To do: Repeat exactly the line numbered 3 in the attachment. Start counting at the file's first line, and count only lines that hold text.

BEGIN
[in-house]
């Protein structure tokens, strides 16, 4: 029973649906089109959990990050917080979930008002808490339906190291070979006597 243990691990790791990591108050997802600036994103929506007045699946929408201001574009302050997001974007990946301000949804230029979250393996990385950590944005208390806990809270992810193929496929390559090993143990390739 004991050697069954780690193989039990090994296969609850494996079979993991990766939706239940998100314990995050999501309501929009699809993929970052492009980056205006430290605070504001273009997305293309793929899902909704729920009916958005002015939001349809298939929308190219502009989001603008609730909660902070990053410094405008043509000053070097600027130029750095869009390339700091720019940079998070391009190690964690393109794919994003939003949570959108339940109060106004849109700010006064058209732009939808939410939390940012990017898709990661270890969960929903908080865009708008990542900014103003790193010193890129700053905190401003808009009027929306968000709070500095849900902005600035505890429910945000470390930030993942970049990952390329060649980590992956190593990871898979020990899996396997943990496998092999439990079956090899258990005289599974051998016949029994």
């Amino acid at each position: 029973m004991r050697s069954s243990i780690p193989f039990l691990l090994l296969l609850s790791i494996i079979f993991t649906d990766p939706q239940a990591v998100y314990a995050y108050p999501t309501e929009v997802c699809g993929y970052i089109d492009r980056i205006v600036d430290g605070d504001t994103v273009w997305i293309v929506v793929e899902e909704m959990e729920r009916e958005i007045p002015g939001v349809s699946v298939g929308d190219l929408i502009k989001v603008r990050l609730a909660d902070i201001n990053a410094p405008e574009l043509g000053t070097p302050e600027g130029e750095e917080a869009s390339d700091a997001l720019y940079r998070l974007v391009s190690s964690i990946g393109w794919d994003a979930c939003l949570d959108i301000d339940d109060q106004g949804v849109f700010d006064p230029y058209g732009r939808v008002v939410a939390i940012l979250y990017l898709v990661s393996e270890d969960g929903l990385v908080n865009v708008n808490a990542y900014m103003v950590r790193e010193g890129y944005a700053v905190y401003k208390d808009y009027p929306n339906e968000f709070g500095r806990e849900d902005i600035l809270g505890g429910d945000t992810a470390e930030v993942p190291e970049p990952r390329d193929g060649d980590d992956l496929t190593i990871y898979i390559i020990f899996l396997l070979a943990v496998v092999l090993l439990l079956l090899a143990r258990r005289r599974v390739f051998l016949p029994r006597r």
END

């Amino acid at each position: 029973m004991r050697s069954s243990i780690p193989f039990l691990l090994l296969l609850s790791i494996i079979f993991t649906d990766p939706q239940a990591v998100y314990a995050y108050p999501t309501e929009v997802c699809g993929y970052i089109d492009r980056i205006v600036d430290g605070d504001t994103v273009w997305i293309v929506v793929e899902e909704m959990e729920r009916e958005i007045p002015g939001v349809s699946v298939g929308d190219l929408i502009k989001v603008r990050l609730a909660d902070i201001n990053a410094p405008e574009l043509g000053t070097p302050e600027g130029e750095e917080a869009s390339d700091a997001l720019y940079r998070l974007v391009s190690s964690i990946g393109w794919d994003a979930c939003l949570d959108i301000d339940d109060q106004g949804v849109f700010d006064p230029y058209g732009r939808v008002v939410a939390i940012l979250y990017l898709v990661s393996e270890d969960g929903l990385v908080n865009v708008n808490a990542y900014m103003v950590r790193e010193g890129y944005a700053v905190y401003k208390d808009y009027p929306n339906e968000f709070g500095r806990e849900d902005i600035l809270g505890g429910d945000t992810a470390e930030v993942p190291e970049p990952r390329d193929g060649d980590d992956l496929t190593i990871y898979i390559i020990f899996l396997l070979a943990v496998v092999l090993l439990l079956l090899a143990r258990r005289r599974v390739f051998l016949p029994r006597r």